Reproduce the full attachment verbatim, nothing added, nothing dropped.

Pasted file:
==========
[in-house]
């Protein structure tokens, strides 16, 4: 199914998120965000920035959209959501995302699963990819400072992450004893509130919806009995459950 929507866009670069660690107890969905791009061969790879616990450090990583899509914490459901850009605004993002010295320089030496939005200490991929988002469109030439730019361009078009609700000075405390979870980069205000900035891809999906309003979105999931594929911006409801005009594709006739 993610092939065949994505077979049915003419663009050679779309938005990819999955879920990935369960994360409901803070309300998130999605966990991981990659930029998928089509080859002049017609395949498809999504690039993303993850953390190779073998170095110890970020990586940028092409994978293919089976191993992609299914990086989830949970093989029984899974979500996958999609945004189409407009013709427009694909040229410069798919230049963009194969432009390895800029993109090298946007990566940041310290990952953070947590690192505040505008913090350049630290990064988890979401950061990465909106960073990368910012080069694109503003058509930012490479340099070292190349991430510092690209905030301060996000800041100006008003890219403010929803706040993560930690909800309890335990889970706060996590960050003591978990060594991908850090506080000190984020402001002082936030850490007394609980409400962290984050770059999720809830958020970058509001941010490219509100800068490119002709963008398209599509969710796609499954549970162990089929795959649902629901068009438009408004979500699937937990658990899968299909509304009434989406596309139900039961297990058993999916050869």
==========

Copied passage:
[in-house]
């Protein structure tokens, strides 16, 4: 199914998120965000920035959209959501995302699963990819400072992450004893509130919806009995459950 929507866009670069660690107890969905791009061969790879616990450090990583899509914490459901850009605004993002010295320089030496939005200490991929988002469109030439730019361009078009609700000075405390979870980069205000900035891809999906309003979105999931594929911006409801005009594709006739 993610092939065949994505077979049915003419663009050679779309938005990819999955879920990935369960994360409901803070309300998130999605966990991981990659930029998928089509080859002049017609395949498809999504690039993303993850953390190779073998170095110890970020990586940028092409994978293919089976191993992609299914990086989830949970093989029984899974979500996958999609945004189409407009013709427009694909040229410069798919230049963009194969432009390895800029993109090298946007990566940041310290990952953070947590690192505040505008913090350049630290990064988890979401950061990465909106960073990368910012080069694109503003058509930012490479340099070292190349991430510092690209905030301060996000800041100006008003890219403010929803706040993560930690909800309890335990889970706060996590960050003591978990060594991908850090506080000190984020402001002082936030850490007394609980409400962290984050770059999720809830958020970058509001941010490219509100800068490119002709963008398209599509969710796609499954549970162990089929795959649902629901068009438009408004979500699937937990658990899968299909509304009434989406596309139900039961297990058993999916050869």